WASHINGTON – President Bush plans to formally ask Congress today for $75 billion in additional money to pay for the war in Iraq for the next six months, as well as for the first stages of reconstruction after the war and for enhanced security at home.
At a White House meeting yesterday, Bush asked senior lawmakers to quickly pass the measure, which includes $63 billion for military operations in Iraq, without adding any money for their own priorities.
The measure also contains $8 billion for international operations, including aid to U.S. partners for war-related costs, and about $3.5 billion for homeland security, a senior administration official said.
Bremer Again Makes Case for Bush Supplemental Request
By Jim Garamone
American Forces Press Service
WASHINGTON, Sept. 26, 2003 – The $20 billion reconstruction portion of President Bush’s $87 billion supplemental for Iraq is “an important part of the war against terrorism in Iraq,” Ambassador L. Paul Bremer said at the Pentagon today.
Bremer, the Coalition Provisional Authority administrator in Iraq, said during a press conference that without the $20 billion – earmarked for reconstruction efforts – there is a “very real risk, indeed a likelihood, that Iraq will … become the kind of breeding ground for terrorism that we’ve seen in the last 20 years.”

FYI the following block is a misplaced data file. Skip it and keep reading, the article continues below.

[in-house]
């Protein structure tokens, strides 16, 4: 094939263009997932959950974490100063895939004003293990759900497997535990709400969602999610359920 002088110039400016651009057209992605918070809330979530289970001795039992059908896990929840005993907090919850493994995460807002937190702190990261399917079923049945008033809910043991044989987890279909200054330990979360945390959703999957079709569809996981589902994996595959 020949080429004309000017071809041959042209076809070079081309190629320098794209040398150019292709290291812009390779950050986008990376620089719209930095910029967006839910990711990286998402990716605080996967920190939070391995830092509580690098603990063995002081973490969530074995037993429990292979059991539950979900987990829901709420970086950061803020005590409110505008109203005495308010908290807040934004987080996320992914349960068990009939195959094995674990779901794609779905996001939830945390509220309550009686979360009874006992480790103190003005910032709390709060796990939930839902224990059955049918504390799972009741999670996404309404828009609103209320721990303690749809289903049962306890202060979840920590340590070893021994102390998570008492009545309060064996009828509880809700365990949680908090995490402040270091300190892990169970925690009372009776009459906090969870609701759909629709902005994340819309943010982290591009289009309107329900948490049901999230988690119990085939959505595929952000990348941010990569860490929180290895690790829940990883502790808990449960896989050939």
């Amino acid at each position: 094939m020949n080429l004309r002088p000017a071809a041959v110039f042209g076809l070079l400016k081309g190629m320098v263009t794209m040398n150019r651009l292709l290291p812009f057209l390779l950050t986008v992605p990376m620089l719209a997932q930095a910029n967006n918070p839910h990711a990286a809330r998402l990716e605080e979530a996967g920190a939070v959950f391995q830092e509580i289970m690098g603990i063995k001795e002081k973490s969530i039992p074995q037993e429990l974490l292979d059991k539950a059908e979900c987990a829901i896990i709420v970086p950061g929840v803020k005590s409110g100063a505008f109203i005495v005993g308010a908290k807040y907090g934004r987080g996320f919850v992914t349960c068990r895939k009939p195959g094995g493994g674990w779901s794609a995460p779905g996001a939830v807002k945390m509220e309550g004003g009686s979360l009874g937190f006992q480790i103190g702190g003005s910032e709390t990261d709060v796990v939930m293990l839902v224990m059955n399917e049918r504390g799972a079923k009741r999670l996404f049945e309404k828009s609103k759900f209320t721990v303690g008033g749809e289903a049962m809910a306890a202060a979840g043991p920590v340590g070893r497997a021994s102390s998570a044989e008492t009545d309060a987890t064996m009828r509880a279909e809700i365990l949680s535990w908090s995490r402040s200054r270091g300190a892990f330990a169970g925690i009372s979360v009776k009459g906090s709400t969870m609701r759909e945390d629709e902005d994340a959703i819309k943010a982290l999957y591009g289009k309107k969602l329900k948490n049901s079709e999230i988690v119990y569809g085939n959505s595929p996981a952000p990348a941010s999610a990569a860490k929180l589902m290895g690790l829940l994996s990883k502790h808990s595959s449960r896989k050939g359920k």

The money is part of an integrated budget request. The rest of the money would go to the Defense Department and fund on-going operations in Iraq.
Bremer said the $20 billion is all the authority will ask for in terms of a supplemental this year. “If there are additional needs, it will be done through the regular appropriation process when the (fiscal) 2005 budget is submitted to the Hill,” he said. “We do not believe that there is anything like this kind of request that is needed again. This is what we think we will need for fiscal 2004.”
Bremer also spoke about political developments in Iraq. He said the United States is as interested as the Iraqis in seeing “a coherent reasonable process to get back to a sovereign Iraqi government as quickly as that can be done.”
The long pole in the tent is organizing a constitutional conference and writing a constitution. He said once a constitutional conference is agreed upon and the players meet that six months is a “reasonable time” for them to write the document. The United States is not setting any deadlines, Bremer said.
The Iraqi Governing Council appointed a preparatory committee to examine how to convene a constitutional conference. That committee is due to report back to the council by Sept. 30, Bremer said. “We obviously would like them to move right along,” the ambassador said. “We are not standing in the way of a rapid return to sovereignty to the Iraqi government, provided it is done in a reasonable and politically sensible way.”